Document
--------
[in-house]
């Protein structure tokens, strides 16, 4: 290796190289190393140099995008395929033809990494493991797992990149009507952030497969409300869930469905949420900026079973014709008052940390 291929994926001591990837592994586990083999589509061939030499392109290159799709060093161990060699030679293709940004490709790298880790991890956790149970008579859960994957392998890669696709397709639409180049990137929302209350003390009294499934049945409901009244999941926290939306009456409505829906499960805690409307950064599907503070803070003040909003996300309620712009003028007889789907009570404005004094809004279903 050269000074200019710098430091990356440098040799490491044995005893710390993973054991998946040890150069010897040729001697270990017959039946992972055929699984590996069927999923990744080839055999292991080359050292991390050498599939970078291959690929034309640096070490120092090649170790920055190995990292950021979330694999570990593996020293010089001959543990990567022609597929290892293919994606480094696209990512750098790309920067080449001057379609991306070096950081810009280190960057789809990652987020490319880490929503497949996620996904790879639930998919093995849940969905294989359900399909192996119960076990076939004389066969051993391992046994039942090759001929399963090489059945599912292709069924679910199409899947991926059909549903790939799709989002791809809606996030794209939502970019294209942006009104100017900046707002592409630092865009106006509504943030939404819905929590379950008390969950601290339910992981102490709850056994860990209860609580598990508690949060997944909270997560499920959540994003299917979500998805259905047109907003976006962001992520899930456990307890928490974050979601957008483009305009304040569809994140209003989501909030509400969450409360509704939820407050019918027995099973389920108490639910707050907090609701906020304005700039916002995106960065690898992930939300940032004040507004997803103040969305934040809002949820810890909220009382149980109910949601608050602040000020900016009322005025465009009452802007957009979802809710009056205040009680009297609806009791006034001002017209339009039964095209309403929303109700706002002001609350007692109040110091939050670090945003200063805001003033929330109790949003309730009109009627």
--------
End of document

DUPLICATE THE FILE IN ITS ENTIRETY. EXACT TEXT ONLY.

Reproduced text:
[in-house]
């Protein structure tokens, strides 16, 4: 290796190289190393140099995008395929033809990494493991797992990149009507952030497969409300869930469905949420900026079973014709008052940390 291929994926001591990837592994586990083999589509061939030499392109290159799709060093161990060699030679293709940004490709790298880790991890956790149970008579859960994957392998890669696709397709639409180049990137929302209350003390009294499934049945409901009244999941926290939306009456409505829906499960805690409307950064599907503070803070003040909003996300309620712009003028007889789907009570404005004094809004279903 050269000074200019710098430091990356440098040799490491044995005893710390993973054991998946040890150069010897040729001697270990017959039946992972055929699984590996069927999923990744080839055999292991080359050292991390050498599939970078291959690929034309640096070490120092090649170790920055190995990292950021979330694999570990593996020293010089001959543990990567022609597929290892293919994606480094696209990512750098790309920067080449001057379609991306070096950081810009280190960057789809990652987020490319880490929503497949996620996904790879639930998919093995849940969905294989359900399909192996119960076990076939004389066969051993391992046994039942090759001929399963090489059945599912292709069924679910199409899947991926059909549903790939799709989002791809809606996030794209939502970019294209942006009104100017900046707002592409630092865009106006509504943030939404819905929590379950008390969950601290339910992981102490709850056994860990209860609580598990508690949060997944909270997560499920959540994003299917979500998805259905047109907003976006962001992520899930456990307890928490974050979601957008483009305009304040569809994140209003989501909030509400969450409360509704939820407050019918027995099973389920108490639910707050907090609701906020304005700039916002995106960065690898992930939300940032004040507004997803103040969305934040809002949820810890909220009382149980109910949601608050602040000020900016009322005025465009009452802007957009979802809710009056205040009680009297609806009791006034001002017209339009039964095209309403929303109700706002002001609350007692109040110091939050670090945003200063805001003033929330109790949003309730009109009627």